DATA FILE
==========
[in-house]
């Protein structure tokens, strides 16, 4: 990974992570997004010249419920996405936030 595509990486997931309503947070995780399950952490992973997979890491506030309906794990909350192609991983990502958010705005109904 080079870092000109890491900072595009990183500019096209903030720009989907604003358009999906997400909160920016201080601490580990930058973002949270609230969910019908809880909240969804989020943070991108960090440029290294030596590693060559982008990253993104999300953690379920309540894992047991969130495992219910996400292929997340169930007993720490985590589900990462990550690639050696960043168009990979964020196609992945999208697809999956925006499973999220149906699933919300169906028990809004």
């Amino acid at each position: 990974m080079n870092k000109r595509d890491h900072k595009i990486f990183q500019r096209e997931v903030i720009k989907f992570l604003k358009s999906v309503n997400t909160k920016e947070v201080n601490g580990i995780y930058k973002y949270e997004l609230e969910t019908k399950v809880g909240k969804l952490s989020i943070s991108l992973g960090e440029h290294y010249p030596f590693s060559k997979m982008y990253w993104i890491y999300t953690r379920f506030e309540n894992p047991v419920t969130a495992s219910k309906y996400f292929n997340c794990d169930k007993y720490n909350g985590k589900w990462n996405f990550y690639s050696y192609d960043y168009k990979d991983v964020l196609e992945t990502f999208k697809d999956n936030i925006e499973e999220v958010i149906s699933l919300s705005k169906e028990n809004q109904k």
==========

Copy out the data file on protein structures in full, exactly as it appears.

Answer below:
[in-house]
């Protein structure tokens, strides 16, 4: 990974992570997004010249419920996405936030 595509990486997931309503947070995780399950952490992973997979890491506030309906794990909350192609991983990502958010705005109904 080079870092000109890491900072595009990183500019096209903030720009989907604003358009999906997400909160920016201080601490580990930058973002949270609230969910019908809880909240969804989020943070991108960090440029290294030596590693060559982008990253993104999300953690379920309540894992047991969130495992219910996400292929997340169930007993720490985590589900990462990550690639050696960043168009990979964020196609992945999208697809999956925006499973999220149906699933919300169906028990809004």
């Amino acid at each position: 990974m080079n870092k000109r595509d890491h900072k595009i990486f990183q500019r096209e997931v903030i720009k989907f992570l604003k358009s999906v309503n997400t909160k920016e947070v201080n601490g580990i995780y930058k973002y949270e997004l609230e969910t019908k399950v809880g909240k969804l952490s989020i943070s991108l992973g960090e440029h290294y010249p030596f590693s060559k997979m982008y990253w993104i890491y999300t953690r379920f506030e309540n894992p047991v419920t969130a495992s219910k309906y996400f292929n997340c794990d169930k007993y720490n909350g985590k589900w990462n996405f990550y690639s050696y192609d960043y168009k990979d991983v964020l196609e992945t990502f999208k697809d999956n936030i925006e499973e999220v958010i149906s699933l919300s705005k169906e028990n809004q109904k």